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                                                                                                                                -Radhika Agarwal 

I’m not in this world to live up to your expectations and you’re not in this world to live up to mine.” ― Bruce Lee

A NALSAR alumnus had once told me that happiness is a difficult choice that one makes in a law school like NALSAR. At that time, I was unable to fully understand what he meant.

However, after spending almost half a decade in the place, I now realize the significance of his words…

My law school journey has by no means been an easy ride for me, and I attribute this to the strong “peer pressure” that I have felt time and again in college. I have no set definition of the term as peer pressure can manifest itself in various forms such as the pressure to perform well academically, moot, have a group of “friends” to bitch with and to bitch about, intern in well-known places, get a placement in a law firm, etcetera.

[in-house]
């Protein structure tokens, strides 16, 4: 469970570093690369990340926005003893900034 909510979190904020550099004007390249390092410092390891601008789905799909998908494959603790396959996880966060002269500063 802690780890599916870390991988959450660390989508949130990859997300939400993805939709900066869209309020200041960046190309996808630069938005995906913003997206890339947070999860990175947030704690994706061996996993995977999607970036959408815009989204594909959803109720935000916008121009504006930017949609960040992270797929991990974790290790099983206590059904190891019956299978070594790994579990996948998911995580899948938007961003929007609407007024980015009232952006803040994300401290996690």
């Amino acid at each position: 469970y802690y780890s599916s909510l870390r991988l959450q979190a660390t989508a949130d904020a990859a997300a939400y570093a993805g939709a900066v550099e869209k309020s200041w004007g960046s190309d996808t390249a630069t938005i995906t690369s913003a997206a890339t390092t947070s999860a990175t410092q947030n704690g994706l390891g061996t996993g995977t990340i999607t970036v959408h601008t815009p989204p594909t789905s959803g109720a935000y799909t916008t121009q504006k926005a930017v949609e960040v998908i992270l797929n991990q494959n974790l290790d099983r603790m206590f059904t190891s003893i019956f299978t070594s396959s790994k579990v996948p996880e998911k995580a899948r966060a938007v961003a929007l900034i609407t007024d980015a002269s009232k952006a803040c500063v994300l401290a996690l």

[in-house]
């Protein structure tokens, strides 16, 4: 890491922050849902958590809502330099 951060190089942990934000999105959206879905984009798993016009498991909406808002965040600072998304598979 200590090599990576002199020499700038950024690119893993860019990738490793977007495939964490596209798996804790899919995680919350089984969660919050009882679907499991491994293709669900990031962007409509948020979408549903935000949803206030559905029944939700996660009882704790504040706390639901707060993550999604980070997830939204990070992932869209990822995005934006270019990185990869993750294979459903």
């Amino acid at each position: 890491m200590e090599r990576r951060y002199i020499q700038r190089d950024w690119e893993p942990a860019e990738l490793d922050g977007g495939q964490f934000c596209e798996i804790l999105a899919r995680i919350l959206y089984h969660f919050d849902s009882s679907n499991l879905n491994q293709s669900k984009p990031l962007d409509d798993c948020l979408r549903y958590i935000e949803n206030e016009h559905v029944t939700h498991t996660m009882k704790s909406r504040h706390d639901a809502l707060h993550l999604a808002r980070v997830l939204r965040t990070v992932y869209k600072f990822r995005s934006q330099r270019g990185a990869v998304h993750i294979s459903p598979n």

I believe that most people succumb to this kind of pressure because it is the easier way out, and definitely seems to make life “easier” in a college where the student community being a small one necessarily lives, eats and studies together.

For instance, it is tempting to agree with the opinions of one’s peers (even though inwardly one may beg to differ) for fear of being singled out as the one with “unconventional” beliefs. Although one may feel that he is not cut out for a corporate job, one may still try to get such a job merely because everybody else around him is sweating it out at a firm.  Thus, it seems easier to tread a conventional career path which looks safer and more risk-free.

Sadly but luckily (note the paradox here), I have been a part of those very few people who have resisted pressure from their peers. While initially I strived for the same things my peers did in the hope of “proving” myself before them, I eventually realized that I had come to law school not to please my peers, but in the hope of learning and making something of myself. As a person who has given in to peer pressure at times, I know that trying to please everybody doesn’t lead one anywhere.

While I agree that peer pressure itself is unavoidable in any competitive University, I believe that it can only  influence a person to the extent that it is allowed to. Ultimately, one has the choice to be happy and do things he genuinely wants to.

Rather than seeming happy and successful according to someone else, it is more rewarding to have one’s own definition of happiness and to stick to it!

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